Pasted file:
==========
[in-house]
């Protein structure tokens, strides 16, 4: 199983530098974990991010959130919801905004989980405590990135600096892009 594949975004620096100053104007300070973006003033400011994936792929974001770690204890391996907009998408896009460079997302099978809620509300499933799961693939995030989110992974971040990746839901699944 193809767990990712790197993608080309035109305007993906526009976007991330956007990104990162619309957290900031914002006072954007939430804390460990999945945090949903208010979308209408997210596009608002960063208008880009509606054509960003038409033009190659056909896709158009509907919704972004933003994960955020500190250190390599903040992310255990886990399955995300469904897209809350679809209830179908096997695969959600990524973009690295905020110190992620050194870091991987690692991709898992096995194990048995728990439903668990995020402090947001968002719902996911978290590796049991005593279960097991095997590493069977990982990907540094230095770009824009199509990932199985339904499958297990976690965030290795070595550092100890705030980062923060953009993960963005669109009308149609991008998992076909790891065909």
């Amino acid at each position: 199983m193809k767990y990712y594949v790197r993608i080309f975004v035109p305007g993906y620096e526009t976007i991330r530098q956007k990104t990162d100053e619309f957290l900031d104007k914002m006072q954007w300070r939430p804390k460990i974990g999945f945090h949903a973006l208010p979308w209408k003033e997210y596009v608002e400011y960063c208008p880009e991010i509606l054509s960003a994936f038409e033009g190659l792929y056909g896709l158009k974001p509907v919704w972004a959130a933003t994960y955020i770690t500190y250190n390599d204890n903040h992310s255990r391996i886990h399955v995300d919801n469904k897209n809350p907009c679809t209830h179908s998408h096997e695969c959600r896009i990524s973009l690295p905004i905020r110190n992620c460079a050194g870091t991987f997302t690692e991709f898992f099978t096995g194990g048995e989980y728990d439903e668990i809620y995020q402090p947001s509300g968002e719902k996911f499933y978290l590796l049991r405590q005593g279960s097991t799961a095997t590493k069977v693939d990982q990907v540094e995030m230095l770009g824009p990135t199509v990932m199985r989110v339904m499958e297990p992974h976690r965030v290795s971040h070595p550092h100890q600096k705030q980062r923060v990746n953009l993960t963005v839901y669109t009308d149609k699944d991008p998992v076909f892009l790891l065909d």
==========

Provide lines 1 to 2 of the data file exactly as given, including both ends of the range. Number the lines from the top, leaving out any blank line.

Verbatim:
[in-house]
């Protein structure tokens, strides 16, 4: 199983530098974990991010959130919801905004989980405590990135600096892009 594949975004620096100053104007300070973006003033400011994936792929974001770690204890391996907009998408896009460079997302099978809620509300499933799961693939995030989110992974971040990746839901699944 193809767990990712790197993608080309035109305007993906526009976007991330956007990104990162619309957290900031914002006072954007939430804390460990999945945090949903208010979308209408997210596009608002960063208008880009509606054509960003038409033009190659056909896709158009509907919704972004933003994960955020500190250190390599903040992310255990886990399955995300469904897209809350679809209830179908096997695969959600990524973009690295905020110190992620050194870091991987690692991709898992096995194990048995728990439903668990995020402090947001968002719902996911978290590796049991005593279960097991095997590493069977990982990907540094230095770009824009199509990932199985339904499958297990976690965030290795070595550092100890705030980062923060953009993960963005669109009308149609991008998992076909790891065909």